Uncanny X-Men Annual #9, art by Art Adams

Interestingly at this time, Claremont writes The Asgardian War epic.  Over four issues (X-Men/Alpha Flight, New Mutants Special #1, and Uncanny X-Men Annual #9,) Claremont spins this story about all of the mutants fighting for survival on Asgard, Thor’s mythical home.  The story pits the X-Men and New Mutants against Loki, who offers everything to the mutants at the cost of their own freedom.  The story is probably most memorable for Art Adam’s artwork in the final two chapters but in the midst of all of these tight and personal stories that Claremont is working on, really putting his characters through the emotional ringers, he shows he can still do the big and epic stories.  A few years later and this would probably have been a huge crossover event, with most Marvel comics tying into it one way or another, but before he disrupts everything in Uncanny X-Men #200, where Xavier leaves for (almost) good, Claremont gets to write a story showing that his characters can stand up to gods.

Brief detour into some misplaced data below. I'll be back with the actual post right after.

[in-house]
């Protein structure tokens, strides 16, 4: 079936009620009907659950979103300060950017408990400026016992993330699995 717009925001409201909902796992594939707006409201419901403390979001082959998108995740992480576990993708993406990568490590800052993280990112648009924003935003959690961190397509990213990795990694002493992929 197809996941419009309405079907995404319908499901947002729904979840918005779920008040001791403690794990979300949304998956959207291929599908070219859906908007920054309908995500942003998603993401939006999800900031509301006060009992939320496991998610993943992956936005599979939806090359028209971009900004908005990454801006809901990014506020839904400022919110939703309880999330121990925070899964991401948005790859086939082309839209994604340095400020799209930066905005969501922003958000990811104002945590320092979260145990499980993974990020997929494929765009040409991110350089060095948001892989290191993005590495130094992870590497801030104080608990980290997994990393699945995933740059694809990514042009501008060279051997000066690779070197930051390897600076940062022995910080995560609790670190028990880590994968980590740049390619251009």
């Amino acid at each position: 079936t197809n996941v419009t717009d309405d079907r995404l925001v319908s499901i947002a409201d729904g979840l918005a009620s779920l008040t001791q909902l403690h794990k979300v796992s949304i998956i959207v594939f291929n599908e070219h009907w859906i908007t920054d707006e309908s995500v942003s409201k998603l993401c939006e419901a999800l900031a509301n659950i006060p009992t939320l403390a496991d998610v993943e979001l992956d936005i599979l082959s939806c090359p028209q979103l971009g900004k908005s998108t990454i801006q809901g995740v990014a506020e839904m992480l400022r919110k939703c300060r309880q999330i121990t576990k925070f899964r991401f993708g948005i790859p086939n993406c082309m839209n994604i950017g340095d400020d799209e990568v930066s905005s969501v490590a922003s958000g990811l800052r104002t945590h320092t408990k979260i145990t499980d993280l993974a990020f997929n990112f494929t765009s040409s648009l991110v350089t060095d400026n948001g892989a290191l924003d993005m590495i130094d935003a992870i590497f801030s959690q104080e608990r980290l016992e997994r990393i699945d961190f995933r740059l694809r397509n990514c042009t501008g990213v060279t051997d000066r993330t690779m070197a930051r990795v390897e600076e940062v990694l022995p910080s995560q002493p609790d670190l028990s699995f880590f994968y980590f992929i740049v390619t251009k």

By Uncanny X-Men #209, Claremont has what’s his team- Storm, Wolverine, Rogue, Nightcrawler, Shadowcat, & Colossus.  Even Magneto is a member by this point as Claremont has reformed the villain into a dubious replacement for Xavier.  This introduces some good character conflict in Uncanny X-Men and New Mutants as this is a role that Magneto was never built for.  It puts Magneto in a different situation, having to be a protector of more than just his narrow vision of what the world should be.  Since at least UXM #150, Claremont had been pushing the character to be more than just a mustache-twirling villain but not every character is built to be a pure hero.

These issues around UXM #200, mark a bridge for the title and Claremont’s run of the book.  These are some of the last issues for some time to feature such staples as Xavier’s School for Gifted Youngsters, the SR-71, or even the more cosmic aspects that have been part of the book up to this point.  Claremont dismantles these ties to the past to push into the future.  And he’s been on the book for 10 years at this point so it makes sense that he would have to do something to keep himself engaged and going on to redefine the status quo would be the best way to do it.